The book is a must read for all researchers considering conducting a research project on early FLL. It helps readers understand reasons behind the introduction of early English teaching, which go far beyond possible linguistic benefits. The conditions which should be met to maximize the benefits are also mentioned, yet, as the author admits, it is not possible to fulfill them due to prohibitive costs and lack of appropriate teacher preparation, which would require serious investment.

Joanna Rokita-Jaskow

Pedagogical University of Cracow, Poland

jrokita@up.krakow.pl

http://dx.doi.org/10.14746/ssllt.2019.9.2.8

References

Glowka, D. (2015). Post-structuralist social theories of second language acquisition. Konin Language Studies, 3(3), 239-253.

Larsen-Freeman, D., & Cameron, L. (2008). Complex systems in applied linguistics. Oxford: Oxford University Press.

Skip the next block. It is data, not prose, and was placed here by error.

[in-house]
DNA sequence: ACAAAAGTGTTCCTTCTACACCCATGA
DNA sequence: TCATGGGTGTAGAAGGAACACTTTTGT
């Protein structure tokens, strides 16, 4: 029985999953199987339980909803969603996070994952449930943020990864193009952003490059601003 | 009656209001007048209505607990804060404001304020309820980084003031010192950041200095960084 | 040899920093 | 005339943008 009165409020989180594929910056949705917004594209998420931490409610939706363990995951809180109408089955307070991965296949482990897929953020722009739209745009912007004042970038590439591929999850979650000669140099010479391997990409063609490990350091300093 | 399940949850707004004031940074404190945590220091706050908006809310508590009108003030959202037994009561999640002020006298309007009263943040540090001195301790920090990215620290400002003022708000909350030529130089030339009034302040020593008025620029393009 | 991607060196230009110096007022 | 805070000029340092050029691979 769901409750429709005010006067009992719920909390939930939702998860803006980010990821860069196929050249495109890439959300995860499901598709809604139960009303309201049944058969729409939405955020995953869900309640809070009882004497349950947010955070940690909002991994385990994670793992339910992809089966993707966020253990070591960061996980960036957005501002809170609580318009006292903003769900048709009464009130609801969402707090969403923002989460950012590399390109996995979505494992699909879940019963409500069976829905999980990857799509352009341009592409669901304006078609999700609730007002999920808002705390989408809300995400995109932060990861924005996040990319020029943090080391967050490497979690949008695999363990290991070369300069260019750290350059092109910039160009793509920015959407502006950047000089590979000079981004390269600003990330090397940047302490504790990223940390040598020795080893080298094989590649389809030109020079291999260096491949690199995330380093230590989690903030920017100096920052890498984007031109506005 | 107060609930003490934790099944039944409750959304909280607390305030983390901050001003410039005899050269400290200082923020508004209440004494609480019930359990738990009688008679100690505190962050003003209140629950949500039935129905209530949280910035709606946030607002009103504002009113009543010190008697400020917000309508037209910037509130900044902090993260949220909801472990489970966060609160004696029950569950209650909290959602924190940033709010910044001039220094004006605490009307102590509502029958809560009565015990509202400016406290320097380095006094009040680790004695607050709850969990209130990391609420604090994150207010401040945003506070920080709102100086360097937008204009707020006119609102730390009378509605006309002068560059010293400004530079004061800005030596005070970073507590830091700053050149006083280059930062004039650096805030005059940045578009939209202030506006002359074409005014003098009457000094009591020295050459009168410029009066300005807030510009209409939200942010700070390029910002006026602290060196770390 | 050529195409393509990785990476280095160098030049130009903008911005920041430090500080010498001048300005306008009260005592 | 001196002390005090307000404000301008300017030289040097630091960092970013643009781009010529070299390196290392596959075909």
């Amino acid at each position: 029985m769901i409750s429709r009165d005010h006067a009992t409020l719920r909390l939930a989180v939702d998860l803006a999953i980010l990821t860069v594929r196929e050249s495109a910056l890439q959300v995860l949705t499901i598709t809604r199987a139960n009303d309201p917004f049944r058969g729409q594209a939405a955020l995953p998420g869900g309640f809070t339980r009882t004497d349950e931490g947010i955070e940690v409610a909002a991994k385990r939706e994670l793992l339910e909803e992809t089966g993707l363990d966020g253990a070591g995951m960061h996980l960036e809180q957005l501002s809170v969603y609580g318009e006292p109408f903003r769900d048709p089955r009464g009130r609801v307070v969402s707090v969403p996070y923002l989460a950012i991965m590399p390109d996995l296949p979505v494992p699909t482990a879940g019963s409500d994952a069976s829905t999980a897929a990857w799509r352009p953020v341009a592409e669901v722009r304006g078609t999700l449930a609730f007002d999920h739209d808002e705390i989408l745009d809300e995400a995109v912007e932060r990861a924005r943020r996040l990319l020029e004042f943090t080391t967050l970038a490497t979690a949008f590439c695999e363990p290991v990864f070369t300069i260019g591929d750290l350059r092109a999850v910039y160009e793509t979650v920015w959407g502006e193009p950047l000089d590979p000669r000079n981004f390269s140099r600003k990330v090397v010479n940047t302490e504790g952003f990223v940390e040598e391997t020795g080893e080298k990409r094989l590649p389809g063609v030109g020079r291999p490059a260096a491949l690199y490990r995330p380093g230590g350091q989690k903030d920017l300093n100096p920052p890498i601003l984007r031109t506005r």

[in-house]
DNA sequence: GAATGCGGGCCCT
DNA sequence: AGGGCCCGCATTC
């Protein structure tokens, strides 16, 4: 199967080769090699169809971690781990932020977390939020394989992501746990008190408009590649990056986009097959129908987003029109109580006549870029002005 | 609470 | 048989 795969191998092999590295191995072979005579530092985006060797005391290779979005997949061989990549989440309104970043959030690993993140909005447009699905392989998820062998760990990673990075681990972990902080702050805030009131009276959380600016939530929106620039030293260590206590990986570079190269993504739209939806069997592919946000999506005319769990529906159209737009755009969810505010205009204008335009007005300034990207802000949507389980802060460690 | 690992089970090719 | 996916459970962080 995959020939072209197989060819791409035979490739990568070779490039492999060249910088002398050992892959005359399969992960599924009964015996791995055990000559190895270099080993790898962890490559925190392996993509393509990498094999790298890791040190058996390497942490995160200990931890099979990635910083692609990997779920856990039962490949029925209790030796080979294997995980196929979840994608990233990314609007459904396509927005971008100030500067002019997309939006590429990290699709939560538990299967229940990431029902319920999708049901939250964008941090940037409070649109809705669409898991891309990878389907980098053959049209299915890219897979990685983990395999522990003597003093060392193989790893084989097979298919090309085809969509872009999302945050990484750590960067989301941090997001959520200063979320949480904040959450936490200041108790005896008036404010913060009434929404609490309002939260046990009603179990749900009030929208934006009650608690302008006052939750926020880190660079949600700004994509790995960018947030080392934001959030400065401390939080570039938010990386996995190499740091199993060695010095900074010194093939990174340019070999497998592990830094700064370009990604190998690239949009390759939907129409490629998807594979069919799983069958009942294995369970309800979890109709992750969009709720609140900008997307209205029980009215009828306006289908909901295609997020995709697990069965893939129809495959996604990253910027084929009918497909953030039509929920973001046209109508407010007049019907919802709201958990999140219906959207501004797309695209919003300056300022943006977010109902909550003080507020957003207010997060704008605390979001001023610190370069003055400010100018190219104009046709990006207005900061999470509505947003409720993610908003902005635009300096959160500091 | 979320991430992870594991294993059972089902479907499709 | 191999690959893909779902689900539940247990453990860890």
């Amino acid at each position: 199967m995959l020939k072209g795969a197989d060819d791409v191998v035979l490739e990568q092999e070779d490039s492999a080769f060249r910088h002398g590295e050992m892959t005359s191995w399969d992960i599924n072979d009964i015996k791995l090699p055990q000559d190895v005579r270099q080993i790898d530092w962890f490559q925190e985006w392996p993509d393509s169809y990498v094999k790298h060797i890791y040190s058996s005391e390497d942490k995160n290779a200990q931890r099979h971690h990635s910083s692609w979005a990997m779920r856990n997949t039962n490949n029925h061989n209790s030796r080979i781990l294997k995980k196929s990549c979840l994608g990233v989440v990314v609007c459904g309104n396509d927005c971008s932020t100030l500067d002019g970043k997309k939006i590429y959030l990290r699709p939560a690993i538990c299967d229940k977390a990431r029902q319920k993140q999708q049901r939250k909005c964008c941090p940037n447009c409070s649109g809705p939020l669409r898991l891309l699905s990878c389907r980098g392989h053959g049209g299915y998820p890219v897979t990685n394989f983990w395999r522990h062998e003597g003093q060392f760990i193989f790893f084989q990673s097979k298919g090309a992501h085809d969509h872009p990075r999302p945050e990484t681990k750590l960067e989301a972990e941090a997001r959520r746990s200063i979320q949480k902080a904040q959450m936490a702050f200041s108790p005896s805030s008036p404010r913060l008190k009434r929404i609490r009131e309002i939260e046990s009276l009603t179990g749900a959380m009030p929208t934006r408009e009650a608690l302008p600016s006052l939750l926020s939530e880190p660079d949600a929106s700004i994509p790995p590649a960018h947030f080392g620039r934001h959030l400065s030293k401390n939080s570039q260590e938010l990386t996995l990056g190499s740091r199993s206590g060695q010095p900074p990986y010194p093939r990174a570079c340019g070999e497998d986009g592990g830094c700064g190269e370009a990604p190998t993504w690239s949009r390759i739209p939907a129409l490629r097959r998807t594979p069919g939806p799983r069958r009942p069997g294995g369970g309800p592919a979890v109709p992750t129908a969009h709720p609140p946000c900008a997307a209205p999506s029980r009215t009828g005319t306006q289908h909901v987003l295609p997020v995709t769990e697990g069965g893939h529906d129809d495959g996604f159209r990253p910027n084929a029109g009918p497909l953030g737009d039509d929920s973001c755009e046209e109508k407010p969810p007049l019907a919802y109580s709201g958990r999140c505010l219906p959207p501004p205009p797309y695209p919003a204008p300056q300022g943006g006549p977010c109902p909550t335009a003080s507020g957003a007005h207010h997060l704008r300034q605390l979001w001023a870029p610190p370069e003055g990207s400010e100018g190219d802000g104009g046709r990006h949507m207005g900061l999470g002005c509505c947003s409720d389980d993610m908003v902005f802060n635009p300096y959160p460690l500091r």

Nikolov, M. (2009). Early learning of modern foreign languages: Processes and outcomes. Clevedon: Multilingual Matters.

Nikolov, M., & Mihaljevic Djigunovic, J. (2006). Recent research on age, second language acquisition and early foreign language learning. Annual Review of Applied Linguistics, 26, 234-260.

Nikolov, M., & Mihaljevic Djigunovic, J. (2011). All shades of every colour: An overview of early teaching and learning of foreign languages. Annual Review of Applied Linguistics, 31, 95-119.
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Author:Rokita-Jaskow, Joanna
Publication:Studies in Second Language Learning and Teaching
Article Type:Book review
Date:Jun 1, 2019